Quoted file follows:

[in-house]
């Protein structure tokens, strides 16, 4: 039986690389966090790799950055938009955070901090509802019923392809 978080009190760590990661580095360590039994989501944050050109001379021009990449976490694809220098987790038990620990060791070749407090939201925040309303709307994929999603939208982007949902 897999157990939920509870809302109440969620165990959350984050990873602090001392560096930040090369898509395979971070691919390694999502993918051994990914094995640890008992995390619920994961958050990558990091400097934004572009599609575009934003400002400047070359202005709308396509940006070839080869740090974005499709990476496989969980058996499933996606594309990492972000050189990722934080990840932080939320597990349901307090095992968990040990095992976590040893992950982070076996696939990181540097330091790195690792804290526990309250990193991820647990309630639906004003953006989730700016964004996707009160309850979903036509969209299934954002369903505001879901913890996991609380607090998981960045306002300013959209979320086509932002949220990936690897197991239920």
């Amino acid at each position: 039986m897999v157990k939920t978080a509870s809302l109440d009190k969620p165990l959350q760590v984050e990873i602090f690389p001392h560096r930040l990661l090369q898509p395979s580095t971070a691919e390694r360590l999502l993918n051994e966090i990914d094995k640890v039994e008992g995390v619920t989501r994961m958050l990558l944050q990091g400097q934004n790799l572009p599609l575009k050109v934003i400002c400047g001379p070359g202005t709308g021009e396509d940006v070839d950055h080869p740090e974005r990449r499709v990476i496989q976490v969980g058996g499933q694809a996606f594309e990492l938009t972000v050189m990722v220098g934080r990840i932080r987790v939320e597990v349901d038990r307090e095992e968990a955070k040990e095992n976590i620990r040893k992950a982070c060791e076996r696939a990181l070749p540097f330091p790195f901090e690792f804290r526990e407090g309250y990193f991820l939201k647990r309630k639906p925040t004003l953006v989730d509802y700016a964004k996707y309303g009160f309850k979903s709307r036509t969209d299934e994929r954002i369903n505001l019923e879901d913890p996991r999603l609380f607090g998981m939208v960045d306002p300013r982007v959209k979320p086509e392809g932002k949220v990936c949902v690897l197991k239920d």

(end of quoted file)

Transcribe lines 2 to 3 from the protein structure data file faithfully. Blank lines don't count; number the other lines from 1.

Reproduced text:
């Protein structure tokens, strides 16, 4: 039986690389966090790799950055938009955070901090509802019923392809 978080009190760590990661580095360590039994989501944050050109001379021009990449976490694809220098987790038990620990060791070749407090939201925040309303709307994929999603939208982007949902 897999157990939920509870809302109440969620165990959350984050990873602090001392560096930040090369898509395979971070691919390694999502993918051994990914094995640890008992995390619920994961958050990558990091400097934004572009599609575009934003400002400047070359202005709308396509940006070839080869740090974005499709990476496989969980058996499933996606594309990492972000050189990722934080990840932080939320597990349901307090095992968990040990095992976590040893992950982070076996696939990181540097330091790195690792804290526990309250990193991820647990309630639906004003953006989730700016964004996707009160309850979903036509969209299934954002369903505001879901913890996991609380607090998981960045306002300013959209979320086509932002949220990936690897197991239920």
């Amino acid at each position: 039986m897999v157990k939920t978080a509870s809302l109440d009190k969620p165990l959350q760590v984050e990873i602090f690389p001392h560096r930040l990661l090369q898509p395979s580095t971070a691919e390694r360590l999502l993918n051994e966090i990914d094995k640890v039994e008992g995390v619920t989501r994961m958050l990558l944050q990091g400097q934004n790799l572009p599609l575009k050109v934003i400002c400047g001379p070359g202005t709308g021009e396509d940006v070839d950055h080869p740090e974005r990449r499709v990476i496989q976490v969980g058996g499933q694809a996606f594309e990492l938009t972000v050189m990722v220098g934080r990840i932080r987790v939320e597990v349901d038990r307090e095992e968990a955070k040990e095992n976590i620990r040893k992950a982070c060791e076996r696939a990181l070749p540097f330091p790195f901090e690792f804290r526990e407090g309250y990193f991820l939201k647990r309630k639906p925040t004003l953006v989730d509802y700016a964004k996707y309303g009160f309850k979903s709307r036509t969209d299934e994929r954002i369903n505001l019923e879901d913890p996991r999603l609380f607090g998981m939208v960045d306002p300013r982007v959209k979320p086509e392809g932002k949220v990936c949902v690897l197991k239920d």